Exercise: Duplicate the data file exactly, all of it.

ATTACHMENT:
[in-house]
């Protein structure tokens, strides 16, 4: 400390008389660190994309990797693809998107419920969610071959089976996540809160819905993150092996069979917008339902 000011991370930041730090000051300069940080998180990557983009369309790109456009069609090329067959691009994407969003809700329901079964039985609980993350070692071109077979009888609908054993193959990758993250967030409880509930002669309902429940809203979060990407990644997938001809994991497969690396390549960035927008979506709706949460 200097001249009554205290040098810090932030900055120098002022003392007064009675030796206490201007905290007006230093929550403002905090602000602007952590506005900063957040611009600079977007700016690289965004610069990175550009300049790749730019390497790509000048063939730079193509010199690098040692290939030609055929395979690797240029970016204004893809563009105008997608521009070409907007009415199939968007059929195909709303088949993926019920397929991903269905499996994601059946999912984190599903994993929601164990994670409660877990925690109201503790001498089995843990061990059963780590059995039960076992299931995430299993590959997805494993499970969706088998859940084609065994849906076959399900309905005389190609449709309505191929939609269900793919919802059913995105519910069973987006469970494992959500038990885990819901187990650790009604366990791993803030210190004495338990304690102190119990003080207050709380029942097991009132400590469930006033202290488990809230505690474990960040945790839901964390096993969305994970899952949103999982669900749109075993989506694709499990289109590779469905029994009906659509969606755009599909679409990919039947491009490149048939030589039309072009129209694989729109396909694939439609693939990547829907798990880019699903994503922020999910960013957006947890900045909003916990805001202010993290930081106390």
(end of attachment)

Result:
[in-house]
């Protein structure tokens, strides 16, 4: 400390008389660190994309990797693809998107419920969610071959089976996540809160819905993150092996069979917008339902 000011991370930041730090000051300069940080998180990557983009369309790109456009069609090329067959691009994407969003809700329901079964039985609980993350070692071109077979009888609908054993193959990758993250967030409880509930002669309902429940809203979060990407990644997938001809994991497969690396390549960035927008979506709706949460 200097001249009554205290040098810090932030900055120098002022003392007064009675030796206490201007905290007006230093929550403002905090602000602007952590506005900063957040611009600079977007700016690289965004610069990175550009300049790749730019390497790509000048063939730079193509010199690098040692290939030609055929395979690797240029970016204004893809563009105008997608521009070409907007009415199939968007059929195909709303088949993926019920397929991903269905499996994601059946999912984190599903994993929601164990994670409660877990925690109201503790001498089995843990061990059963780590059995039960076992299931995430299993590959997805494993499970969706088998859940084609065994849906076959399900309905005389190609449709309505191929939609269900793919919802059913995105519910069973987006469970494992959500038990885990819901187990650790009604366990791993803030210190004495338990304690102190119990003080207050709380029942097991009132400590469930006033202290488990809230505690474990960040945790839901964390096993969305994970899952949103999982669900749109075993989506694709499990289109590779469905029994009906659509969606755009599909679409990919039947491009490149048939030589039309072009129209694989729109396909694939439609693939990547829907798990880019699903994503922020999910960013957006947890900045909003916990805001202010993290930081106390």